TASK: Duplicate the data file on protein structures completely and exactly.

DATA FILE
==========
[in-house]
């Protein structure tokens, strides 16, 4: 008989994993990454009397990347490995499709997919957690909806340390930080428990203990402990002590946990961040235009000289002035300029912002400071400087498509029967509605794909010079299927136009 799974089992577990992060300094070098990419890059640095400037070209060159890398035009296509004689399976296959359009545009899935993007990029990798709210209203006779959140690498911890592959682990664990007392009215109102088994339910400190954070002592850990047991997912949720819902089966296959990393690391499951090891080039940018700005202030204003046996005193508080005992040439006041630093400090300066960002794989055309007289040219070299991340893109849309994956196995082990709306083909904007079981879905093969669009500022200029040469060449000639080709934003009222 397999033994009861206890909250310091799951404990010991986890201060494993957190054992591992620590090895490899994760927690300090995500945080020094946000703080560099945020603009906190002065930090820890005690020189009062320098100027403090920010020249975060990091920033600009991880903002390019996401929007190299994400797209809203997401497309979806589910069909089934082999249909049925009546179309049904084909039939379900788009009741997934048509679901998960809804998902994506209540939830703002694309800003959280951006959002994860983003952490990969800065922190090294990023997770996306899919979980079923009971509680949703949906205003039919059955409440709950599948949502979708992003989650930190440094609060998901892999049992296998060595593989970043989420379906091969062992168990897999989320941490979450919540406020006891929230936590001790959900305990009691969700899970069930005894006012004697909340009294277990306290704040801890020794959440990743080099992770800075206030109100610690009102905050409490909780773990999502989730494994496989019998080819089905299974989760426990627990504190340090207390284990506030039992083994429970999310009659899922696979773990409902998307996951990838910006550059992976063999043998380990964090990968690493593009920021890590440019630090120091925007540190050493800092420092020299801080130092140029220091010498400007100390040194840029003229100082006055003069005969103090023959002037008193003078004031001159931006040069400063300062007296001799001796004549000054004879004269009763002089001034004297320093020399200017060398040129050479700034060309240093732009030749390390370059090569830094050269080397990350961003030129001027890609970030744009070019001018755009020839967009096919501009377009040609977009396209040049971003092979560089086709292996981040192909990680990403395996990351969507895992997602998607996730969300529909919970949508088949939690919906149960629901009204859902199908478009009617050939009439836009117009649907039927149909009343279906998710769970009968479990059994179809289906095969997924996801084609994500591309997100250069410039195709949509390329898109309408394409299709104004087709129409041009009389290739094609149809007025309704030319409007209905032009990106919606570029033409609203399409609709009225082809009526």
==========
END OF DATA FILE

[in-house]
């Protein structure tokens, strides 16, 4: 008989994993990454009397990347490995499709997919957690909806340390930080428990203990402990002590946990961040235009000289002035300029912002400071400087498509029967509605794909010079299927136009 799974089992577990992060300094070098990419890059640095400037070209060159890398035009296509004689399976296959359009545009899935993007990029990798709210209203006779959140690498911890592959682990664990007392009215109102088994339910400190954070002592850990047991997912949720819902089966296959990393690391499951090891080039940018700005202030204003046996005193508080005992040439006041630093400090300066960002794989055309007289040219070299991340893109849309994956196995082990709306083909904007079981879905093969669009500022200029040469060449000639080709934003009222 397999033994009861206890909250310091799951404990010991986890201060494993957190054992591992620590090895490899994760927690300090995500945080020094946000703080560099945020603009906190002065930090820890005690020189009062320098100027403090920010020249975060990091920033600009991880903002390019996401929007190299994400797209809203997401497309979806589910069909089934082999249909049925009546179309049904084909039939379900788009009741997934048509679901998960809804998902994506209540939830703002694309800003959280951006959002994860983003952490990969800065922190090294990023997770996306899919979980079923009971509680949703949906205003039919059955409440709950599948949502979708992003989650930190440094609060998901892999049992296998060595593989970043989420379906091969062992168990897999989320941490979450919540406020006891929230936590001790959900305990009691969700899970069930005894006012004697909340009294277990306290704040801890020794959440990743080099992770800075206030109100610690009102905050409490909780773990999502989730494994496989019998080819089905299974989760426990627990504190340090207390284990506030039992083994429970999310009659899922696979773990409902998307996951990838910006550059992976063999043998380990964090990968690493593009920021890590440019630090120091925007540190050493800092420092020299801080130092140029220091010498400007100390040194840029003229100082006055003069005969103090023959002037008193003078004031001159931006040069400063300062007296001799001796004549000054004879004269009763002089001034004297320093020399200017060398040129050479700034060309240093732009030749390390370059090569830094050269080397990350961003030129001027890609970030744009070019001018755009020839967009096919501009377009040609977009396209040049971003092979560089086709292996981040192909990680990403395996990351969507895992997602998607996730969300529909919970949508088949939690919906149960629901009204859902199908478009009617050939009439836009117009649907039927149909009343279906998710769970009968479990059994179809289906095969997924996801084609994500591309997100250069410039195709949509390329898109309408394409299709104004087709129409041009009389290739094609149809007025309704030319409007209905032009990106919606570029033409609203399409609709009225082809009526």